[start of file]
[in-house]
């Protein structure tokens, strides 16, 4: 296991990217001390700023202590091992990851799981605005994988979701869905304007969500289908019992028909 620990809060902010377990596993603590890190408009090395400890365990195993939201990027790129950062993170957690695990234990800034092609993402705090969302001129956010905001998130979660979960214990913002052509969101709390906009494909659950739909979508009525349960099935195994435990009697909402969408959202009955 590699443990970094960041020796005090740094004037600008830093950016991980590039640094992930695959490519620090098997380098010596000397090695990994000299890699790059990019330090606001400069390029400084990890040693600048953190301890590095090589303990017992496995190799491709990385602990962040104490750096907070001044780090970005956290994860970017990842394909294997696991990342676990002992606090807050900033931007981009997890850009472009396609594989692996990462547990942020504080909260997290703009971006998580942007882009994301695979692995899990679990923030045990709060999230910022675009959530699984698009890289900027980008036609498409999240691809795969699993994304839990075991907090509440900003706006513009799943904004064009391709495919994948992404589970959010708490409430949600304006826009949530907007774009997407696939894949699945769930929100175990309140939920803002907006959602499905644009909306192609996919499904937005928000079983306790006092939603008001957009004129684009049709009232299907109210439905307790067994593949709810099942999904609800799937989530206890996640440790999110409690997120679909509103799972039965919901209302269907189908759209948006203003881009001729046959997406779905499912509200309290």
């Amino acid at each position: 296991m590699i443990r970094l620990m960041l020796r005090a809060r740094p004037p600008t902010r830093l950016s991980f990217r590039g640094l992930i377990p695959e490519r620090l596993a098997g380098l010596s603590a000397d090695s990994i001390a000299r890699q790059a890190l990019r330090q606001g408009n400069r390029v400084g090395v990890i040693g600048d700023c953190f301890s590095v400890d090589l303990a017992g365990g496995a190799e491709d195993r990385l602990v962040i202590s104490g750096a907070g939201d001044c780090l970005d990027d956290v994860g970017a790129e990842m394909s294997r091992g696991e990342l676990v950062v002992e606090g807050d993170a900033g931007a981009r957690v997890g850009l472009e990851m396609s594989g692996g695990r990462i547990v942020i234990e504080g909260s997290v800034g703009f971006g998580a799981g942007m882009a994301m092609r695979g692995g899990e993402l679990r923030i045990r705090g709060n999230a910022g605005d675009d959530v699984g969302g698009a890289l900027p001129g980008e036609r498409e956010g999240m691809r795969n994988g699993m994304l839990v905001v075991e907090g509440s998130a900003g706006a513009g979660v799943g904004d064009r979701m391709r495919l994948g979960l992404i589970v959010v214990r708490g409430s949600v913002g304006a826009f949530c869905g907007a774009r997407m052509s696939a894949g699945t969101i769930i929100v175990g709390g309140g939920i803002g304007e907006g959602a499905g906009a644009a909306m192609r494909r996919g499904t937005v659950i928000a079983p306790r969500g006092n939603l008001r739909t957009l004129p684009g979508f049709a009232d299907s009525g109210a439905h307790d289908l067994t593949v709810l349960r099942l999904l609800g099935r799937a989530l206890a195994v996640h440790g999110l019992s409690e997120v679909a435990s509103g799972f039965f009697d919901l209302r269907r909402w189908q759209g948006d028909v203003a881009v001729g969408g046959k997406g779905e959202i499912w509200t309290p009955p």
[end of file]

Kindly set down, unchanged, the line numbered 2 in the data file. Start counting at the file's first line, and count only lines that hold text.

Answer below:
């Protein structure tokens, strides 16, 4: 296991990217001390700023202590091992990851799981605005994988979701869905304007969500289908019992028909 620990809060902010377990596993603590890190408009090395400890365990195993939201990027790129950062993170957690695990234990800034092609993402705090969302001129956010905001998130979660979960214990913002052509969101709390906009494909659950739909979508009525349960099935195994435990009697909402969408959202009955 590699443990970094960041020796005090740094004037600008830093950016991980590039640094992930695959490519620090098997380098010596000397090695990994000299890699790059990019330090606001400069390029400084990890040693600048953190301890590095090589303990017992496995190799491709990385602990962040104490750096907070001044780090970005956290994860970017990842394909294997696991990342676990002992606090807050900033931007981009997890850009472009396609594989692996990462547990942020504080909260997290703009971006998580942007882009994301695979692995899990679990923030045990709060999230910022675009959530699984698009890289900027980008036609498409999240691809795969699993994304839990075991907090509440900003706006513009799943904004064009391709495919994948992404589970959010708490409430949600304006826009949530907007774009997407696939894949699945769930929100175990309140939920803002907006959602499905644009909306192609996919499904937005928000079983306790006092939603008001957009004129684009049709009232299907109210439905307790067994593949709810099942999904609800799937989530206890996640440790999110409690997120679909509103799972039965919901209302269907189908759209948006203003881009001729046959997406779905499912509200309290």